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academic moneyball

Fabio

There’s been quite a bit of blogging about Dan Drezner’s recent post about Moneyball and academia. For those who don’t know, Moneyball is a book by Michael Lewis that shows how Oakland A’s manager Billy Beane used statistical analysis to identify over and under valued baseball players. For example, he discovered that getting on base leads to runs (and wins) more so than batting average. Basically, Billy Beane used evidence based management. The main lesson: recruit players using statistics that you can show are related to performance.

Drezner talks about how some academic programs have adopted a “moneyball” approach by hiring quality people in unusual or unpopular specialties. Drezner sees the value, but says that downsides are that you can be poached and that you be overspecialized. The first criticsm is odd, since poaching is a sign that you have valuable workers. The second criticism isn’t a problem either: a lot of programs would have a better profile as specialists rather than undistinguished generalists. Since I teach Moneyball in my class, I have given much thought to the academic moneyball strategy. Here are my thoughts:

  • For programs with no PhD program, or ranked below 50 or so, Moneyball is probably your only chance at moving up. Why? If someone can clearly signal quality in popular specialties, they will probably be scooped by a higher ranked program early in the career. Going head to head with research 1 scools is simply a losing proposition. This strategy *can* be successful. A number non-research 1 universities have built highly regarded programs in unfashionable specialties: GMU & free market economics & Souther Illinois @ Carbondale philosophy is a center of Dewey scholarship.
  • For large programs ranked > 50 or so, Moneyball can be tricky. If you correctly predict what is unpopular now, but popular in the future, you could hit the jackpot (see the Duke english dept circa 1990). That big batch of weirdos becomes the center of gravity for the whole profession in about 5-10 years. If you guess wrong, then you get … well, a big batch of weirdos!! And unlike baseball, you can’t trade unproductive scholars. I omit names to protect the guilty.
  • For small, highly ranked programs, you are required to play Moneyball all the time. There is no point in trying to grab all the great players, just concentrate one one or two specialties. In sociology, programs like Johns Hopkins concentrate in world systems and soc of education. I don’t know anyone there, but my hunch is that it is too difficult to chase every hot young PhD and compete with other programs. Best to built on your specialty.

Interested folks can also read an old post on Moneyball, football and management over at Marginal Revolution.

Written by fabiorojas

October 13, 2006 at 6:33 pm

7 Responses

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  1. An enormous difference between Moneyball in baseball and here in academia is that in baseball the teams actually play one another. It’s in the face of playing each other, that great commensuration metric, that the effectiveness of strategies is revealed.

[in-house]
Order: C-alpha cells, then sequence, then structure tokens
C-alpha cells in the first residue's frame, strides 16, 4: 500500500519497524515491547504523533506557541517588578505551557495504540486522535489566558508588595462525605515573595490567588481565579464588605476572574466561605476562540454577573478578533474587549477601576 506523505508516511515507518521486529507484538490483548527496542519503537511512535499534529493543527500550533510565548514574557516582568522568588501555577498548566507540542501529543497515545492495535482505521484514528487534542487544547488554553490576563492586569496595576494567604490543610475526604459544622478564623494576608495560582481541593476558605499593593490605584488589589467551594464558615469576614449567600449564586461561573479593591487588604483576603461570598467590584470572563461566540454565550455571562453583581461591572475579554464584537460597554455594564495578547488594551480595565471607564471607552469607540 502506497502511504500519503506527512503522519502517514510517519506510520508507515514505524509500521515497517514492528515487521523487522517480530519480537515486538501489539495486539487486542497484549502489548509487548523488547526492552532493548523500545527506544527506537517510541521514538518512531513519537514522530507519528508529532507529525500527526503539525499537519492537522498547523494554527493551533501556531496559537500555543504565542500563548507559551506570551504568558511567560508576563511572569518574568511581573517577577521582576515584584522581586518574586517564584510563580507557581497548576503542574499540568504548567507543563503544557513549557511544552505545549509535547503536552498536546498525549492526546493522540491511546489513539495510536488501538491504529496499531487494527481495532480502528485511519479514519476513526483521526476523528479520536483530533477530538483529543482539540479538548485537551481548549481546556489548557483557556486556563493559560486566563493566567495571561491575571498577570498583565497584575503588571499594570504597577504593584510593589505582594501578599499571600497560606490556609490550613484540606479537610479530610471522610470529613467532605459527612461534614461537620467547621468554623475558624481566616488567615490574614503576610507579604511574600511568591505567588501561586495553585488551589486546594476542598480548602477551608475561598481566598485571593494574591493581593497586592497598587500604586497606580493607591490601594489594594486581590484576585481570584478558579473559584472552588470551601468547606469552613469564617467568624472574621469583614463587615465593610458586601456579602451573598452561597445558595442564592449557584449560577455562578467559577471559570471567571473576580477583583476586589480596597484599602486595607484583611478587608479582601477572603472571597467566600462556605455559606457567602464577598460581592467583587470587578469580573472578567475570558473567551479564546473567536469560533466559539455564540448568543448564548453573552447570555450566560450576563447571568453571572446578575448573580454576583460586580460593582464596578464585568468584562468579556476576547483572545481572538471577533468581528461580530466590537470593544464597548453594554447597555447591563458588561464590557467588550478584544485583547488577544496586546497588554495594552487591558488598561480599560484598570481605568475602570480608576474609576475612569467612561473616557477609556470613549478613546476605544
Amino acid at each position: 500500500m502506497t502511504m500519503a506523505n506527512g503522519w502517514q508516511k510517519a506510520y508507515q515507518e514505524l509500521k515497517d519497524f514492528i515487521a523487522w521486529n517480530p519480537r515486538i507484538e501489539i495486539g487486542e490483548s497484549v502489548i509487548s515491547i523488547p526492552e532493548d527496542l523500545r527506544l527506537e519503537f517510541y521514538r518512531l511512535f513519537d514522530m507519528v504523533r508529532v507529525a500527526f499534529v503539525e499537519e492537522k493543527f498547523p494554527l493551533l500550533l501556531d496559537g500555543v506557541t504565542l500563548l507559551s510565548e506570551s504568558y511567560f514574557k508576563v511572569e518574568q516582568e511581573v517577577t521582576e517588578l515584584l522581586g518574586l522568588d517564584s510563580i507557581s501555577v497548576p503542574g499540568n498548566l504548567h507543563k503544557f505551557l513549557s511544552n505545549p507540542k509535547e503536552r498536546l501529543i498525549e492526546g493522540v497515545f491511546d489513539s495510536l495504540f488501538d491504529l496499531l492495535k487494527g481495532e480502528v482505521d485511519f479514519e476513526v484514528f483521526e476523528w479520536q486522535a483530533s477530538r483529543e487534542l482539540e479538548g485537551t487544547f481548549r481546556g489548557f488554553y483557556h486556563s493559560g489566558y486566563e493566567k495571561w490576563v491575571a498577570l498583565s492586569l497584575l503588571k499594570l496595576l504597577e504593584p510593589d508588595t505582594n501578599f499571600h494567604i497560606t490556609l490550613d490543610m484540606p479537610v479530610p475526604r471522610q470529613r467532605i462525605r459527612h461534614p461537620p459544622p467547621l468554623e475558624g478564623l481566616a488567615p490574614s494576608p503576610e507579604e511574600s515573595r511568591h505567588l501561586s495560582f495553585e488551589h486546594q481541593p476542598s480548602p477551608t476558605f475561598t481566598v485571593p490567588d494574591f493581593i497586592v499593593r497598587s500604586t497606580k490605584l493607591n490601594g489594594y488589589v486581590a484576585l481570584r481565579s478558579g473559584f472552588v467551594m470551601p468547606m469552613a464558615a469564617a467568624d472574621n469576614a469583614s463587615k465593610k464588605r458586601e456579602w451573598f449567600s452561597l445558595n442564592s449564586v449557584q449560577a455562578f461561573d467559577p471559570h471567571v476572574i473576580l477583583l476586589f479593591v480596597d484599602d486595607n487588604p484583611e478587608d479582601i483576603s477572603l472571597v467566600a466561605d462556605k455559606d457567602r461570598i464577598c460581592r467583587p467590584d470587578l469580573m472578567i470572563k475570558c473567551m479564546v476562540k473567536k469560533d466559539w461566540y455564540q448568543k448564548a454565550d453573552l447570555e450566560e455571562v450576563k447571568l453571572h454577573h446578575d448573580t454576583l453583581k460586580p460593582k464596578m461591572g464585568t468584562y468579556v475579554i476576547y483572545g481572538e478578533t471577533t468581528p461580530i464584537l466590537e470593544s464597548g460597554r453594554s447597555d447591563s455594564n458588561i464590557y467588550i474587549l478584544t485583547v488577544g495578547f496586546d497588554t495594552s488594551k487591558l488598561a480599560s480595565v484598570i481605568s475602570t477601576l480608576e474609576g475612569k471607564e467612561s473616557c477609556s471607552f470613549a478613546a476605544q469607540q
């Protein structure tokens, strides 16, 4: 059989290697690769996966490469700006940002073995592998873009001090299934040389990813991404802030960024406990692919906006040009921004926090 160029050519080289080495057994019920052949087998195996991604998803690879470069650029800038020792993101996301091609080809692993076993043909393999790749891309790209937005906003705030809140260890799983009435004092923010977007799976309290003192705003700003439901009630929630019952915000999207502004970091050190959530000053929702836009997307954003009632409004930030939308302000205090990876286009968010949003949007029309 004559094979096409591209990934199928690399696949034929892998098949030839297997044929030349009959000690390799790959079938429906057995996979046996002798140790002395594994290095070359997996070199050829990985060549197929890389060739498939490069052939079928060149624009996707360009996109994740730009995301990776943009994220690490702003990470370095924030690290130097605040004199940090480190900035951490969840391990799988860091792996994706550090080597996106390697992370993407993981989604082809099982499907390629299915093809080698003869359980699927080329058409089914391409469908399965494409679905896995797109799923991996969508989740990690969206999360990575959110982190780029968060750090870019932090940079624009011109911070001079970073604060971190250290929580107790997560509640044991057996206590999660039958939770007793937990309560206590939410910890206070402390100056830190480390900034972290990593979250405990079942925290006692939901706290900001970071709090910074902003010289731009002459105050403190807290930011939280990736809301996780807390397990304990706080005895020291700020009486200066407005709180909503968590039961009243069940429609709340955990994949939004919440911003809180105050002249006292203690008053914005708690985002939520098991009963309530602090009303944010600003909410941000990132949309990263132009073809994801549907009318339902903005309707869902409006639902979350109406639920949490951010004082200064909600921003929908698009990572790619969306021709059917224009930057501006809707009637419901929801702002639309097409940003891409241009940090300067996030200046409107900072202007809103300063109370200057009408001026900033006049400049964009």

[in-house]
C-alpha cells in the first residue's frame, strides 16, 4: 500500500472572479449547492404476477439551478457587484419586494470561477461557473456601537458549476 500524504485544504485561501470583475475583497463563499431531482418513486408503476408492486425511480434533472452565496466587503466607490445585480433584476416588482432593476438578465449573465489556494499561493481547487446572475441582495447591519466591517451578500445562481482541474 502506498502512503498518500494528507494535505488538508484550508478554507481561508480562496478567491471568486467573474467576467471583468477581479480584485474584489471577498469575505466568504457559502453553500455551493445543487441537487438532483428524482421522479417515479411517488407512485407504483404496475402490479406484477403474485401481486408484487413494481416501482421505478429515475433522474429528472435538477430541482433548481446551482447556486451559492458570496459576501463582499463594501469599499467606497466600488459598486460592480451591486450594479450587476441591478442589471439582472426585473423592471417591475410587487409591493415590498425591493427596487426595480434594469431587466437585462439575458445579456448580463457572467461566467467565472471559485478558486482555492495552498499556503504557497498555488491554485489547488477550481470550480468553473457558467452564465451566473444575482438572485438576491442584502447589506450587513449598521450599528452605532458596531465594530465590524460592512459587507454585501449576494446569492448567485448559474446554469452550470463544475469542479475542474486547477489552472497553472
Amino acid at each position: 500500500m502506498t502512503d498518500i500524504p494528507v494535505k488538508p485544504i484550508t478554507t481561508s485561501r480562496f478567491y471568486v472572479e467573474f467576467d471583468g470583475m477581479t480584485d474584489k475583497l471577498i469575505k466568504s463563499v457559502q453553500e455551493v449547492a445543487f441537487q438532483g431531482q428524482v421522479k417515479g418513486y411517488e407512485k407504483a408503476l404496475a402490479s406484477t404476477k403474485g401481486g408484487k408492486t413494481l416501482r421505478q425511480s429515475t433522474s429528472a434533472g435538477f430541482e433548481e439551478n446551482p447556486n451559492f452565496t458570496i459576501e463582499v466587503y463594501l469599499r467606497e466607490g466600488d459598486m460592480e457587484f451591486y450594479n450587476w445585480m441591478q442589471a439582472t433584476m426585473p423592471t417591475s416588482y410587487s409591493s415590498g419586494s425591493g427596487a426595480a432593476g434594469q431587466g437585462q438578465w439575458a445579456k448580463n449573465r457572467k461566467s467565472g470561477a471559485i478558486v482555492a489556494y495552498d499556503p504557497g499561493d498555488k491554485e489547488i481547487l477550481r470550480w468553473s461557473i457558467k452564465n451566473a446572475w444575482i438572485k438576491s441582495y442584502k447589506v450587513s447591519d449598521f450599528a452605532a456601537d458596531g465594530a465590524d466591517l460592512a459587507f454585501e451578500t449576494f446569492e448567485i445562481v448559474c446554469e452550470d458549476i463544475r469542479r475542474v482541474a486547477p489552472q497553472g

It’s not really clear what you get out of your strategy by building on specialties, except that it makes it easier to recruit in your speciality (which is a big difference). But building on specialties has huge costs if one thinks there is a relationship between the narrowness of a search and the quality of a hire.

    In any case, the real Moneyball players in all this are highly ranked public universities.

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    Jeremy

    October 13, 2006 at 10:13 pm

  2. I think the moneyball strategy does a great job of describing some recent trends in academia. Other specialists programs in sociology that have enjoyed a measure of success by concentrating on somewhat obscure areas (i.e. experimental social psychology) are Iowa, South Carolina and NC Charlotte. In the late 70s and early 80s Princeton University was a rather run of the mill and under-performing program. They decided to specialize in the then obscure subjects of economic sociology and the sociology of culture (hiring people such as DiMaggio, Wuthnow and Zelizer). They guessed right and became an elite program by the early 1990s. That’s probably the most clear example of the moneyball strategy in recent history in sociology.

    It seems that beyond pursuing a specialist strategy, if we take the moneyball simile seriously, a sociology program has to adopt a strategy of evaluating talent that is different from what is pursued by the majority. This would entail making risky tenure choices and taking chances on scholars that do not currently enjoy a large measure of reputational success in the mainstream of the discipline, or who do work that is not necessarily “elite” at the moment but which has the potential to become so if the mainstream adjusts and comes to meet them in the middle.

    I think this requires a fairly good deal of vision on the part of the administration and a willingness to make a mistake and fall flat in your face. My guess is that given the inertia and conservative group-think that characterizes the way that most sociology programs are run, this requires a certain confluence of special circumstances. One recent success story that comes to mind in sociology is Jeremy’s PhD alma mater (I heard that a certain someone also works there), a program that has recently shot up the rankings primarily based on hiring young promising faculty that do work that is not necessarily mainstream, but that is interesting and edgy (it’s all about OPS and OBP! Forget about average and RBIs! Go Mets!).

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    Omar

    October 13, 2006 at 10:31 pm

  3. Some depts. may look like my Giants team. Old and average productivity. Brian Saebean has moved in the opposite direction of the Bluejays and A’s, trying to find old guys that no other team is willing to pay serious money for anymore. I suppose he thinks that he’s doing arbitrage of a different sort. The end result though is mediocrity. As a GM he survives solely on reputation (well, and by staying in contention, although rarely finishing at the front of the race).

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    brayden

    October 13, 2006 at 11:32 pm

  4. Malcolm Gladwell has a review of “The Wages of Wins”, which seems to recommend a Moneyball-type approach to figuring out a player’s worth.